- present to others from a specialist or non-specialist background, reasoned, critical, comparative presentations relating to legal subjects within a Welsh, United Kingdom, European and/or global context;
- Students will acquire knowledge and understanding of basic principles, advanced level theories and explore the many traditional and contemporary challenges in International Law. They will receive a balanced education in the relevant law, theory, politics and practice.
- Students will also acquire expertise within the particular programme on which they are enrolled. Careful guidance over optional module choices and close supervision of dissertations will ensure that the students fully develop expertise in the area of interest.
- Students will be taught through a range of methods, balancing theory and practice, and aiming at developing critical thinkers able to respond to the intellectual and professional challenges facing contemporary International Lawyers.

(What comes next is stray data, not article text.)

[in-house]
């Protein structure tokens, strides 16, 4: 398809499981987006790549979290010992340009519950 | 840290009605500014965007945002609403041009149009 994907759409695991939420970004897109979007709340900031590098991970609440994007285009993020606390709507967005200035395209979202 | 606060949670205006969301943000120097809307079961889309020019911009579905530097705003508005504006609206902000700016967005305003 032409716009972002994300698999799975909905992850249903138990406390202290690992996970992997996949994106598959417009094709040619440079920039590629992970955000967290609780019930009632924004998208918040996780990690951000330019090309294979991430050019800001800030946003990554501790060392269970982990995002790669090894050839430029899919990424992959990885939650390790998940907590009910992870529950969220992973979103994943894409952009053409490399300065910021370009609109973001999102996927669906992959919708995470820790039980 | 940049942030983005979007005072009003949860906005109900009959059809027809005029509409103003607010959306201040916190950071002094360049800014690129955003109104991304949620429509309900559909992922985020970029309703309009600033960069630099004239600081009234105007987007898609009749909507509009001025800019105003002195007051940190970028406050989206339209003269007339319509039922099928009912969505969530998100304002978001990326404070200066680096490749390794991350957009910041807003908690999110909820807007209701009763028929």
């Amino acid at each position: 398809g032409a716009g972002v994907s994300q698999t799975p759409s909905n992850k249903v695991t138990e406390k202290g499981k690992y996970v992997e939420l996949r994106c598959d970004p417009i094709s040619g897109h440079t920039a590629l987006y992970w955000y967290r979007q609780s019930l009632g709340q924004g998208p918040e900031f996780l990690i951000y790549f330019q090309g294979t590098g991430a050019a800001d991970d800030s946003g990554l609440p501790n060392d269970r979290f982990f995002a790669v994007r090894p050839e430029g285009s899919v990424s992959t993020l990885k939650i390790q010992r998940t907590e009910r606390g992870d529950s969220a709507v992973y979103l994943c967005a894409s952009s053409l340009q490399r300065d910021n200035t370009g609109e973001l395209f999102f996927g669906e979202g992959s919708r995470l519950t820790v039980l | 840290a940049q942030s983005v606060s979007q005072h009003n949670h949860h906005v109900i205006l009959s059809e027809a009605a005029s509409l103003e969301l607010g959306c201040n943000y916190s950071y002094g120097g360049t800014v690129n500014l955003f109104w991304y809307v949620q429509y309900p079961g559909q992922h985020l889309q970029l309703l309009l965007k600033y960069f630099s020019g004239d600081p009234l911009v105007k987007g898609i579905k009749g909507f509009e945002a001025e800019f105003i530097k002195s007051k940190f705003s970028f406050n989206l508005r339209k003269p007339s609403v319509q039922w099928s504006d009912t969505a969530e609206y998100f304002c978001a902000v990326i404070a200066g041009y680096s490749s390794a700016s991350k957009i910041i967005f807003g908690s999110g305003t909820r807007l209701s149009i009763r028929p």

- write sustained critical expositions of any given area of the legal subjects studied and present the findings clearly, logically and coherently;
Resource implications for students
Students will be directed to resources already available to them via the University Library. If a new core textbook is required by students in the future, then consideration will be given to the cost of such a resource when making such a decision.
Talis Reading listhttp://readinglists.bangor.ac.uk/modules/sxl-4041.html
Talis reading list
Courses including this module
Compulsory in courses:
- M1AT: LLM International Criminal Law & Intl Human Rights Law year 1 (LLM/ICLHR)
Optional in courses:
- L3AA: Diploma Comparative Criminology and Criminal Justice year 1 (DIP/CRIM)
- M1AM: LLM Law and Criminology year 1 (LLM/LC)
- L3BE: MA Criminology and Law year 1 (MA/CAL)
- L3AB: MA Comparative Criminology and Criminal Justice year 1 (MA/CRIM)